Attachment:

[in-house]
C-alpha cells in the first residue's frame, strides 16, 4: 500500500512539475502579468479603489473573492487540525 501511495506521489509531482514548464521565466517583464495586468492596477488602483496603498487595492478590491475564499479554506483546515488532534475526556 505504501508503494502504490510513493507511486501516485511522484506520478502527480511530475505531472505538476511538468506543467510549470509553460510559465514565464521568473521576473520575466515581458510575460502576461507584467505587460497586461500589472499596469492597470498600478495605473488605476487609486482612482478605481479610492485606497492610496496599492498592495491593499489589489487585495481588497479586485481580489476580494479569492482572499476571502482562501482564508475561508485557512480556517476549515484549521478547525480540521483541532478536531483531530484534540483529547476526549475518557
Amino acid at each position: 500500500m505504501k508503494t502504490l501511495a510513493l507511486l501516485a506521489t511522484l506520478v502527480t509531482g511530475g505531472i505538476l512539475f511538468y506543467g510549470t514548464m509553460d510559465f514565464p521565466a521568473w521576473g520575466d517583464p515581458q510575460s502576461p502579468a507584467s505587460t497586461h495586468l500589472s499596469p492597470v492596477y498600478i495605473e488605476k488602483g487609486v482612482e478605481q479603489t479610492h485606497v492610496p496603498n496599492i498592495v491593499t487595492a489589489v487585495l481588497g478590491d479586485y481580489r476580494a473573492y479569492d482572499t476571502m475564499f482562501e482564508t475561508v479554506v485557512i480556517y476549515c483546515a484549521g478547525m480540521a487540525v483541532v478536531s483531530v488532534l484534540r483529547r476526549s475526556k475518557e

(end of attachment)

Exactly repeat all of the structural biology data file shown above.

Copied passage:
[in-house]
C-alpha cells in the first residue's frame, strides 16, 4: 500500500512539475502579468479603489473573492487540525 501511495506521489509531482514548464521565466517583464495586468492596477488602483496603498487595492478590491475564499479554506483546515488532534475526556 505504501508503494502504490510513493507511486501516485511522484506520478502527480511530475505531472505538476511538468506543467510549470509553460510559465514565464521568473521576473520575466515581458510575460502576461507584467505587460497586461500589472499596469492597470498600478495605473488605476487609486482612482478605481479610492485606497492610496496599492498592495491593499489589489487585495481588497479586485481580489476580494479569492482572499476571502482562501482564508475561508485557512480556517476549515484549521478547525480540521483541532478536531483531530484534540483529547476526549475518557
Amino acid at each position: 500500500m505504501k508503494t502504490l501511495a510513493l507511486l501516485a506521489t511522484l506520478v502527480t509531482g511530475g505531472i505538476l512539475f511538468y506543467g510549470t514548464m509553460d510559465f514565464p521565466a521568473w521576473g520575466d517583464p515581458q510575460s502576461p502579468a507584467s505587460t497586461h495586468l500589472s499596469p492597470v492596477y498600478i495605473e488605476k488602483g487609486v482612482e478605481q479603489t479610492h485606497v492610496p496603498n496599492i498592495v491593499t487595492a489589489v487585495l481588497g478590491d479586485y481580489r476580494a473573492y479569492d482572499t476571502m475564499f482562501e482564508t475561508v479554506v485557512i480556517y476549515c483546515a484549521g478547525m480540521a487540525v483541532v478536531s483531530v488532534l484534540r483529547r476526549s475526556k475518557e